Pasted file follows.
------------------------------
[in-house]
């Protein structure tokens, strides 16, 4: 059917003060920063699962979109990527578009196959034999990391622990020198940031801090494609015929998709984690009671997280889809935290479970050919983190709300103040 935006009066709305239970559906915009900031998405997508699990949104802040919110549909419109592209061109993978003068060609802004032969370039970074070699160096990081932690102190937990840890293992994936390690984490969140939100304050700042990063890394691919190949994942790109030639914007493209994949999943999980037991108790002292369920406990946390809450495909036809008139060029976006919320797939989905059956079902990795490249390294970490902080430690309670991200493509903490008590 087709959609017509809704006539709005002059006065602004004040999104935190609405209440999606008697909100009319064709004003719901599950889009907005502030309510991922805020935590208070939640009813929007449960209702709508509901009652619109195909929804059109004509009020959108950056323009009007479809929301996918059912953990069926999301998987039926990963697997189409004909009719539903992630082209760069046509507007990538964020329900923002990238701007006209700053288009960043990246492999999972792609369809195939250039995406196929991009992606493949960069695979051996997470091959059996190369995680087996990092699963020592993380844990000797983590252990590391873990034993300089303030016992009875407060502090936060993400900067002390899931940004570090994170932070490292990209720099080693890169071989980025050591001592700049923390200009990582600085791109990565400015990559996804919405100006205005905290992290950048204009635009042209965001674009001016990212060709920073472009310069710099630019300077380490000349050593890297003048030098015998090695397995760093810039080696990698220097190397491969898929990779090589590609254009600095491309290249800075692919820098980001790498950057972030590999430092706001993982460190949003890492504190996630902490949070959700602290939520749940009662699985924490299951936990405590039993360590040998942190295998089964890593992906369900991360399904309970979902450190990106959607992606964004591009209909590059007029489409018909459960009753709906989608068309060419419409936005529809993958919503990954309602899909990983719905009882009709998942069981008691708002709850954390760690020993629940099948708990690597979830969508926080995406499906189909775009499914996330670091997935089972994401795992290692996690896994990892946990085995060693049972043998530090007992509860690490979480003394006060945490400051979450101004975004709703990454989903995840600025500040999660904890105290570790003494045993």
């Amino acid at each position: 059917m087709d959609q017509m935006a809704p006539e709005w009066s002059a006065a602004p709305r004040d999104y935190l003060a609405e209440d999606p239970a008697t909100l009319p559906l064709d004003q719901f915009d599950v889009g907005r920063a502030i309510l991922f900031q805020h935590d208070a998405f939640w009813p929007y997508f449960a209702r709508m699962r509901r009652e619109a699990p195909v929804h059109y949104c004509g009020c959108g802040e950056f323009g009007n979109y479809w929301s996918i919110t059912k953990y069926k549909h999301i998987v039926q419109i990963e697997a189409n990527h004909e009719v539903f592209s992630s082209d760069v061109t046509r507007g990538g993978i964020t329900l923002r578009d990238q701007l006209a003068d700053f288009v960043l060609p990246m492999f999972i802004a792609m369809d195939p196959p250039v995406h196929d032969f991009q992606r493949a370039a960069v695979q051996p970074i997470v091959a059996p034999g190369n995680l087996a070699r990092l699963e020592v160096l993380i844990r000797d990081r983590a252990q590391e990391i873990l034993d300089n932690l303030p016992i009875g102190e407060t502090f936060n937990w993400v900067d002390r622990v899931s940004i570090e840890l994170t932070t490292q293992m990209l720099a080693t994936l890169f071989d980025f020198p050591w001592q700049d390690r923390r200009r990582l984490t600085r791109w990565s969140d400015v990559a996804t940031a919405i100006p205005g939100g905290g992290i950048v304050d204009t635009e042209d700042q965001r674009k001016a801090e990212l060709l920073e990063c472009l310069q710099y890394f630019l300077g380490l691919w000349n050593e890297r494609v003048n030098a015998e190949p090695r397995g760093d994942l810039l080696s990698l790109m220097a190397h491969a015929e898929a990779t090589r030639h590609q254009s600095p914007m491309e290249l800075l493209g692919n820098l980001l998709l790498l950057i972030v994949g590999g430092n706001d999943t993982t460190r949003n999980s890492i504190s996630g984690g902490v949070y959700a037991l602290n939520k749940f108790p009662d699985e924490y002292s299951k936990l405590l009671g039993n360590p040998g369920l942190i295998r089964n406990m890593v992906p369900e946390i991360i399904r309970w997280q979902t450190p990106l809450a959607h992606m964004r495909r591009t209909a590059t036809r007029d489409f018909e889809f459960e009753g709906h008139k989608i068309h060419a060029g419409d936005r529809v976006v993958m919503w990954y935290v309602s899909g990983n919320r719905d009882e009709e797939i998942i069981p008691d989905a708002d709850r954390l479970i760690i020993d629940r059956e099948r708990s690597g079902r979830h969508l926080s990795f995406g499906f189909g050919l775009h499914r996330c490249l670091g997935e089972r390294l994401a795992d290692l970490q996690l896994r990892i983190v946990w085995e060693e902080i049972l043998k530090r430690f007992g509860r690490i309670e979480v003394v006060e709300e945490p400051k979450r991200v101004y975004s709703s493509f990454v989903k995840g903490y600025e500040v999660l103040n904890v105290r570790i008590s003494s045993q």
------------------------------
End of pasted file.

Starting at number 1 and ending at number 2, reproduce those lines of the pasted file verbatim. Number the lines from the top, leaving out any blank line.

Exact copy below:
[in-house]
């Protein structure tokens, strides 16, 4: 059917003060920063699962979109990527578009196959034999990391622990020198940031801090494609015929998709984690009671997280889809935290479970050919983190709300103040 935006009066709305239970559906915009900031998405997508699990949104802040919110549909419109592209061109993978003068060609802004032969370039970074070699160096990081932690102190937990840890293992994936390690984490969140939100304050700042990063890394691919190949994942790109030639914007493209994949999943999980037991108790002292369920406990946390809450495909036809008139060029976006919320797939989905059956079902990795490249390294970490902080430690309670991200493509903490008590 087709959609017509809704006539709005002059006065602004004040999104935190609405209440999606008697909100009319064709004003719901599950889009907005502030309510991922805020935590208070939640009813929007449960209702709508509901009652619109195909929804059109004509009020959108950056323009009007479809929301996918059912953990069926999301998987039926990963697997189409004909009719539903992630082209760069046509507007990538964020329900923002990238701007006209700053288009960043990246492999999972792609369809195939250039995406196929991009992606493949960069695979051996997470091959059996190369995680087996990092699963020592993380844990000797983590252990590391873990034993300089303030016992009875407060502090936060993400900067002390899931940004570090994170932070490292990209720099080693890169071989980025050591001592700049923390200009990582600085791109990565400015990559996804919405100006205005905290992290950048204009635009042209965001674009001016990212060709920073472009310069710099630019300077380490000349050593890297003048030098015998090695397995760093810039080696990698220097190397491969898929990779090589590609254009600095491309290249800075692919820098980001790498950057972030590999430092706001993982460190949003890492504190996630902490949070959700602290939520749940009662699985924490299951936990405590039993360590040998942190295998089964890593992906369900991360399904309970979902450190990106959607992606964004591009209909590059007029489409018909459960009753709906989608068309060419419409936005529809993958919503990954309602899909990983719905009882009709998942069981008691708002709850954390760690020993629940099948708990690597979830969508926080995406499906189909775009499914996330670091997935089972994401795992290692996690896994990892946990085995060693049972043998530090007992509860690490979480003394006060945490400051979450101004975004709703990454989903995840600025500040999660904890105290570790003494045993």